TomTom democratised navigation with its PNDs. Do you see such democratisation happening with traffic information as well?
This technology will be a standard equipment in a couple of years. There is lot of traffic information on the shelf that is valuable but it is active routing that is important. We are not selling traffic information; we are selling solutions to get users to their destinations in shortest possible time. By using all those sensors and correct routing, about ten percent of travel time in urban areas and up to 30 per cent of travel time in congested urban areas can be saved. So it is logical and cost-effective.
What about privacy issues?
Consumers can choose whether they want to participate in a programme or not. But we guarantee absolute privacy. If we collect data from a car, we don’t know which car we collect the data from as the car remains anonymous. The data remains anonymous and aggregated. We don’t store anything that can be linked back to the individual driver. Europe has strict regulations but they specify that if you treat that information properly, make it anonymous, aggregate it, you can do whatever you want with it.
In the real world, privacy is not an issue. What we, others, press, politicians need to do, is to learn about privacy – when is it that we need to worry, and when it is okay. That debate is not very sophisticated yet because it is complex, emotional and not always fact-based because it is very difficult to understand what the facts are. You need to be half an engineer yourself to understand what the policies are. I think the privacy debate will evolve. Currently, we have a set of rules that are working fine and five years from now, we might have a different set of rules.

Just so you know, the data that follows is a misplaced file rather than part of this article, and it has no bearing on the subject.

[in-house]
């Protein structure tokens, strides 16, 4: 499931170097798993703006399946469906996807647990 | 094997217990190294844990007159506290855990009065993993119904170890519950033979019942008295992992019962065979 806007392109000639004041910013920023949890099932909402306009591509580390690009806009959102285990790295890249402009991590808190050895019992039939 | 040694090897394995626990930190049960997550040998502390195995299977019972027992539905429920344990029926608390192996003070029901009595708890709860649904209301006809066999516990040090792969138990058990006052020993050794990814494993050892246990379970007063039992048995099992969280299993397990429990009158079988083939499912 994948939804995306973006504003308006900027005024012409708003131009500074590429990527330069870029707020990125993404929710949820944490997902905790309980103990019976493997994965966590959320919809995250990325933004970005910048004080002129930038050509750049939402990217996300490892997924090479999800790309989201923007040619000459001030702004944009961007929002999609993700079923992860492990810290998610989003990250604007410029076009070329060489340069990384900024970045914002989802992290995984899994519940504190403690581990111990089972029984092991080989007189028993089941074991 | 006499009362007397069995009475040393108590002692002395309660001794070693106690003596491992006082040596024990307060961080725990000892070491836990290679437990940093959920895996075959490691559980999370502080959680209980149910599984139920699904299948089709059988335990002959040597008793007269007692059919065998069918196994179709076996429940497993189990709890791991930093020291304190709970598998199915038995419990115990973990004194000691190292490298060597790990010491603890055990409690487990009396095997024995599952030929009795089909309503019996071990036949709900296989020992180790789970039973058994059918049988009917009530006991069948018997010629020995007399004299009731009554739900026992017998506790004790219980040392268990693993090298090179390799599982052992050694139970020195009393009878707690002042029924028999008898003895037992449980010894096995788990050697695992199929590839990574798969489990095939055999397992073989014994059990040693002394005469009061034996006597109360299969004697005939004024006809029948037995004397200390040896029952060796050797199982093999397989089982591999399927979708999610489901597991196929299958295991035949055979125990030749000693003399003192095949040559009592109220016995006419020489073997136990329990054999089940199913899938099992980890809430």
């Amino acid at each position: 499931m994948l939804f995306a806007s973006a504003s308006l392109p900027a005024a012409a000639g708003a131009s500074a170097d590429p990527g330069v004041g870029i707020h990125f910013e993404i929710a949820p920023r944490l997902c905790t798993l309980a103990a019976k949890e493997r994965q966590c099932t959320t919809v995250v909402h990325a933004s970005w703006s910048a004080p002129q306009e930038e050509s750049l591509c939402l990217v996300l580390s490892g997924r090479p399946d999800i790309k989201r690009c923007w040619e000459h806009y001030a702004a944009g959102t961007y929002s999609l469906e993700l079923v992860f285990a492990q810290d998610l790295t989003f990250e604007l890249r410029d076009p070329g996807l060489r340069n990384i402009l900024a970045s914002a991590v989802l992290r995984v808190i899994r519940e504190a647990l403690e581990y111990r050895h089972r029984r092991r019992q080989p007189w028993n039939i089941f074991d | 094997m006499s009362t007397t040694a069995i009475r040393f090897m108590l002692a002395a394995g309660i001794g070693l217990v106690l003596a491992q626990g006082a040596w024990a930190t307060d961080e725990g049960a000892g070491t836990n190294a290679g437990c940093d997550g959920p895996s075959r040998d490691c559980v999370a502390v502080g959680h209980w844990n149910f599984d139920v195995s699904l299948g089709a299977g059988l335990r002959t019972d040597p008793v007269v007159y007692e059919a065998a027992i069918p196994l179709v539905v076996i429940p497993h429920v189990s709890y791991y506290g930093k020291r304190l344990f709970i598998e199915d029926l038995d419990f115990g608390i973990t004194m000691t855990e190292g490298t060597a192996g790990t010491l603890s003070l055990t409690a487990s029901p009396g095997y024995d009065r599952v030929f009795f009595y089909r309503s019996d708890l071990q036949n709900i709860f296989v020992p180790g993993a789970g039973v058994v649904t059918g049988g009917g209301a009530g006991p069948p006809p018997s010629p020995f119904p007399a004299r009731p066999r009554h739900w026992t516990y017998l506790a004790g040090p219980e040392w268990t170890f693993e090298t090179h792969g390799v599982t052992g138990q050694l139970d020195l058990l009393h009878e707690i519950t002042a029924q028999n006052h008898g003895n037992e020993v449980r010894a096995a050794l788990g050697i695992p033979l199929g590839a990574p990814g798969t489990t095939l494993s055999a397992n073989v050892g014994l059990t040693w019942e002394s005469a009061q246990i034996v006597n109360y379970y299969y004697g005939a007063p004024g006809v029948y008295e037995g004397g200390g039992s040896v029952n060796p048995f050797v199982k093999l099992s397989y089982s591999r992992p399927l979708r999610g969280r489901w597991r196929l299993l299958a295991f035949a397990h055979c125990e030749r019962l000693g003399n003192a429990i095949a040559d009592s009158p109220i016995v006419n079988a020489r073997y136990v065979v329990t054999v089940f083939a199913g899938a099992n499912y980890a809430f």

Google Maps and Bing Maps are providing access to lot of free content. How are you competing with this kind of facility available for people?
It is true that there is a lot of free content. But there is a cost associated with making it. And typically that information comes with a certain business model. If you want to use Google Maps, you have to use certain applications.
But we can deliver our content in different formats, ensuring complete privacy. There will be an important business for that type of information that is completely unrestricted in its use and flexibility is in-built.
What is your strategy for emerging economies like India, China, Brazil and South Africa?
We see big opportunity for the content and services we deliver. Customers are already asking us to expand our investments in these countries. Taking India as example, it is still nascent in India but we believe there is great future for car navigation, navigation in general and location-based services. Some of them will be free, some of them will be paid. We want to be there not only as strategic partners to our international customers, but also as strategic partners to our local customers in India. We want to bring all the technology, all the learning and understanding we developed in the international context. We are investing in our content and providing our partners with software to turn that content into great and exciting end-user propositions or business-to-business propositions.
Our most important markets are North America and Europe. At a certain level, saturation is taking place in consumer space in these markets but there is substantial growth in automotive business. And we believe we can repeat that in China, India, Brazil, Indonesia and other countries.
There is lot of investment in that space and growth in areas like telematics and general licensing. It is a very high margin business on a fixed cost which is a map. We will continue to do what we are doing and investing in those areas. Growth will come back.